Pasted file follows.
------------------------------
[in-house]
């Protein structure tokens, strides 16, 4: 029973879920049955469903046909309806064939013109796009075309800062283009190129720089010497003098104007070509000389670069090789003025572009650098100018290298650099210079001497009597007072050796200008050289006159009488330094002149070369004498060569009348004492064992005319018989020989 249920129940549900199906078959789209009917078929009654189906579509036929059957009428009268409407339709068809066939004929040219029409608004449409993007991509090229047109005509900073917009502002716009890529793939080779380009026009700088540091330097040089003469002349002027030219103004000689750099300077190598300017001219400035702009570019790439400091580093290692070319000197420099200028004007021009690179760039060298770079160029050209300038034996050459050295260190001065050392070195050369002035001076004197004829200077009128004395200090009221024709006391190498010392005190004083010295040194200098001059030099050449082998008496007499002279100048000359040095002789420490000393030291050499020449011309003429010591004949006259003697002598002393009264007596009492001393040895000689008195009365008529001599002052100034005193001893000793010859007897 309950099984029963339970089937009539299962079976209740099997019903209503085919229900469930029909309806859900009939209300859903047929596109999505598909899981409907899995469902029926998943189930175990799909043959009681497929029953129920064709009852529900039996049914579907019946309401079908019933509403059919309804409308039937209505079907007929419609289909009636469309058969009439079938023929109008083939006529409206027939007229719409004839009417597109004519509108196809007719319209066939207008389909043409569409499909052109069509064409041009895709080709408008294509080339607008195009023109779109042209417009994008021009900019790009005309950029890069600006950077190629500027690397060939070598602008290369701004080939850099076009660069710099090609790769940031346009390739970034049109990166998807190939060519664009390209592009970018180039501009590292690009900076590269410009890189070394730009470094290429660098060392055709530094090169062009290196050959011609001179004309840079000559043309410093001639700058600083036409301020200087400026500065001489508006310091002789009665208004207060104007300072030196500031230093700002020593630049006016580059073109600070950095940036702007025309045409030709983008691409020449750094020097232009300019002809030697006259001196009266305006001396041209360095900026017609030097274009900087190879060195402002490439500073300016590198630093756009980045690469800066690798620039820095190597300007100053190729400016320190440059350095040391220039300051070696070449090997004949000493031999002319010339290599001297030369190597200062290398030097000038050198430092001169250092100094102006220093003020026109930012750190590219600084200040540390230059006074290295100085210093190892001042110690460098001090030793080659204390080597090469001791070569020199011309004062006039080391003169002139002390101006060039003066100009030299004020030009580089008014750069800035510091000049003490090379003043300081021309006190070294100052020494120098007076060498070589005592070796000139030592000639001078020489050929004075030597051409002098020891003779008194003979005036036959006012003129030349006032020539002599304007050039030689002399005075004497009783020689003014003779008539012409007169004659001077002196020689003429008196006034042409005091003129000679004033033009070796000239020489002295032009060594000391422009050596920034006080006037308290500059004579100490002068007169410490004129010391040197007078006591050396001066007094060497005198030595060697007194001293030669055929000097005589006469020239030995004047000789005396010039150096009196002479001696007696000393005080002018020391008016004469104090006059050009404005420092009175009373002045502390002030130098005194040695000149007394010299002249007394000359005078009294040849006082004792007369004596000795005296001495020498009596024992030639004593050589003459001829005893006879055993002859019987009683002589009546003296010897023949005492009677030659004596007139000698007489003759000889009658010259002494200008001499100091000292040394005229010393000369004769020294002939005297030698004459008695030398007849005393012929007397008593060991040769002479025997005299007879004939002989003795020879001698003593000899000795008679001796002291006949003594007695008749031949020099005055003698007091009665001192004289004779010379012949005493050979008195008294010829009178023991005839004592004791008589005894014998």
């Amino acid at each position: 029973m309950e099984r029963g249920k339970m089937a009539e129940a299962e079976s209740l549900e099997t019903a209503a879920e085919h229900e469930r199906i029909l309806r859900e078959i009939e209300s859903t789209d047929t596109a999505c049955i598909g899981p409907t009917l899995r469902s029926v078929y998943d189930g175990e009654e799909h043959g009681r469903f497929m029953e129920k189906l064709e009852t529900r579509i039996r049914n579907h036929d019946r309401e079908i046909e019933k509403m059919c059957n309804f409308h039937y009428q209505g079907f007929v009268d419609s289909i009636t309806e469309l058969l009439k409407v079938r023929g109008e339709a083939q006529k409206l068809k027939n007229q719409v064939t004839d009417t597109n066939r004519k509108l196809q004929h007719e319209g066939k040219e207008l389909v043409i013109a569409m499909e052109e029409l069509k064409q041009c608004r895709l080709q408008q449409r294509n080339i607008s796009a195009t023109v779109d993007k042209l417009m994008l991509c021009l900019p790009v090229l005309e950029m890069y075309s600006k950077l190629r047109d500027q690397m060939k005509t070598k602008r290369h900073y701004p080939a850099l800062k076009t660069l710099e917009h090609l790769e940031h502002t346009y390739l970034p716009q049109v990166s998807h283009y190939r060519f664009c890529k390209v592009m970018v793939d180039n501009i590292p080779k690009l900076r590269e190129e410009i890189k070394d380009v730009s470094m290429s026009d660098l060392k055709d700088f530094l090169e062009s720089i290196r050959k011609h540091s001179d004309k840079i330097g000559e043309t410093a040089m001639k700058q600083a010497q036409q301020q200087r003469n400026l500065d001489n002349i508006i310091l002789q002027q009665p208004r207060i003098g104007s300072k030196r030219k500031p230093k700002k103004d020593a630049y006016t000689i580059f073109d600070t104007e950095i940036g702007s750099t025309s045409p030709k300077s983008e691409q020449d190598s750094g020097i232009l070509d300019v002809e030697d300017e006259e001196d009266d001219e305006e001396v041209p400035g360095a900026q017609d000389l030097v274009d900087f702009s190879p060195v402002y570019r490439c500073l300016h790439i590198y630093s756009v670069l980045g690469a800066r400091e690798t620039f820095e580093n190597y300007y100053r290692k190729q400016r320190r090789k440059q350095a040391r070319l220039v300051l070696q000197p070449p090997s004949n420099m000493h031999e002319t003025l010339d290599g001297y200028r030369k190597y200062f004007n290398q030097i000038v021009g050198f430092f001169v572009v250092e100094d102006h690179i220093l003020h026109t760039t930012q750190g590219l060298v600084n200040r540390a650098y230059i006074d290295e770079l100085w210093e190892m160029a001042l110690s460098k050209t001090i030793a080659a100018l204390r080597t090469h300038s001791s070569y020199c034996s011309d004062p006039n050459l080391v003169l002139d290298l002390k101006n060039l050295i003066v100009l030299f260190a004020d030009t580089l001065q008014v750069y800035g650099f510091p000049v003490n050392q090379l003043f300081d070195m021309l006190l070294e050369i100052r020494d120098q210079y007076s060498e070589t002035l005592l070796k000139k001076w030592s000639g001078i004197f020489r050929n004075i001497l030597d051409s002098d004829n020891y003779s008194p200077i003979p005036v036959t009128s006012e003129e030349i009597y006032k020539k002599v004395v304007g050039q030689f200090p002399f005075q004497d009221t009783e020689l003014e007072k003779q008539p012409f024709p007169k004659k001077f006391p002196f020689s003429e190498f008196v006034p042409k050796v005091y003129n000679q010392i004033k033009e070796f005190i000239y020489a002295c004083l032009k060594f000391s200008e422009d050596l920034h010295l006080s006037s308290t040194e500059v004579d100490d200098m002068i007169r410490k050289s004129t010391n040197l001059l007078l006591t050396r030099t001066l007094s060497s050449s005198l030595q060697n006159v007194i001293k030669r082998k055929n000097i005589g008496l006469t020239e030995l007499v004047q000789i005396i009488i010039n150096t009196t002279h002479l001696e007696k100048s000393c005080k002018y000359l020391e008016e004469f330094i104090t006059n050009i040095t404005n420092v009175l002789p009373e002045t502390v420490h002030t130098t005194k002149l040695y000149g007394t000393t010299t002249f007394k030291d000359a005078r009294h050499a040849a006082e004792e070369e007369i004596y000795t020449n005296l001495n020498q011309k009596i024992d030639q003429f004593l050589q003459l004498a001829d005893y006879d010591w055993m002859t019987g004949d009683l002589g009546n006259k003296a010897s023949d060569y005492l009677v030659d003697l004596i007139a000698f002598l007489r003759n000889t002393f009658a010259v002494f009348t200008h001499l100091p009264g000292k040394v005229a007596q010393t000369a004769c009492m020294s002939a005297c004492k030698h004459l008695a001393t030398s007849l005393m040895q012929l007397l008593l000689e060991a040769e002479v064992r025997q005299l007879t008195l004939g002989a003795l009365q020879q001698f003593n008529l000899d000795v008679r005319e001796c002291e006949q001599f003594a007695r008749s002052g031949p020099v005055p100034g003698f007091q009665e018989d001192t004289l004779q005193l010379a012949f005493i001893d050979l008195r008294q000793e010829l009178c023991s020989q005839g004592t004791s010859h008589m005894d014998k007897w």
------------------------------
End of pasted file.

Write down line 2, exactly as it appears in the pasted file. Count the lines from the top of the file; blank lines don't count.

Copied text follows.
């Protein structure tokens, strides 16, 4: 029973879920049955469903046909309806064939013109796009075309800062283009190129720089010497003098104007070509000389670069090789003025572009650098100018290298650099210079001497009597007072050796200008050289006159009488330094002149070369004498060569009348004492064992005319018989020989 249920129940549900199906078959789209009917078929009654189906579509036929059957009428009268409407339709068809066939004929040219029409608004449409993007991509090229047109005509900073917009502002716009890529793939080779380009026009700088540091330097040089003469002349002027030219103004000689750099300077190598300017001219400035702009570019790439400091580093290692070319000197420099200028004007021009690179760039060298770079160029050209300038034996050459050295260190001065050392070195050369002035001076004197004829200077009128004395200090009221024709006391190498010392005190004083010295040194200098001059030099050449082998008496007499002279100048000359040095002789420490000393030291050499020449011309003429010591004949006259003697002598002393009264007596009492001393040895000689008195009365008529001599002052100034005193001893000793010859007897 309950099984029963339970089937009539299962079976209740099997019903209503085919229900469930029909309806859900009939209300859903047929596109999505598909899981409907899995469902029926998943189930175990799909043959009681497929029953129920064709009852529900039996049914579907019946309401079908019933509403059919309804409308039937209505079907007929419609289909009636469309058969009439079938023929109008083939006529409206027939007229719409004839009417597109004519509108196809007719319209066939207008389909043409569409499909052109069509064409041009895709080709408008294509080339607008195009023109779109042209417009994008021009900019790009005309950029890069600006950077190629500027690397060939070598602008290369701004080939850099076009660069710099090609790769940031346009390739970034049109990166998807190939060519664009390209592009970018180039501009590292690009900076590269410009890189070394730009470094290429660098060392055709530094090169062009290196050959011609001179004309840079000559043309410093001639700058600083036409301020200087400026500065001489508006310091002789009665208004207060104007300072030196500031230093700002020593630049006016580059073109600070950095940036702007025309045409030709983008691409020449750094020097232009300019002809030697006259001196009266305006001396041209360095900026017609030097274009900087190879060195402002490439500073300016590198630093756009980045690469800066690798620039820095190597300007100053190729400016320190440059350095040391220039300051070696070449090997004949000493031999002319010339290599001297030369190597200062290398030097000038050198430092001169250092100094102006220093003020026109930012750190590219600084200040540390230059006074290295100085210093190892001042110690460098001090030793080659204390080597090469001791070569020199011309004062006039080391003169002139002390101006060039003066100009030299004020030009580089008014750069800035510091000049003490090379003043300081021309006190070294100052020494120098007076060498070589005592070796000139030592000639001078020489050929004075030597051409002098020891003779008194003979005036036959006012003129030349006032020539002599304007050039030689002399005075004497009783020689003014003779008539012409007169004659001077002196020689003429008196006034042409005091003129000679004033033009070796000239020489002295032009060594000391422009050596920034006080006037308290500059004579100490002068007169410490004129010391040197007078006591050396001066007094060497005198030595060697007194001293030669055929000097005589006469020239030995004047000789005396010039150096009196002479001696007696000393005080002018020391008016004469104090006059050009404005420092009175009373002045502390002030130098005194040695000149007394010299002249007394000359005078009294040849006082004792007369004596000795005296001495020498009596024992030639004593050589003459001829005893006879055993002859019987009683002589009546003296010897023949005492009677030659004596007139000698007489003759000889009658010259002494200008001499100091000292040394005229010393000369004769020294002939005297030698004459008695030398007849005393012929007397008593060991040769002479025997005299007879004939002989003795020879001698003593000899000795008679001796002291006949003594007695008749031949020099005055003698007091009665001192004289004779010379012949005493050979008195008294010829009178023991005839004592004791008589005894014998």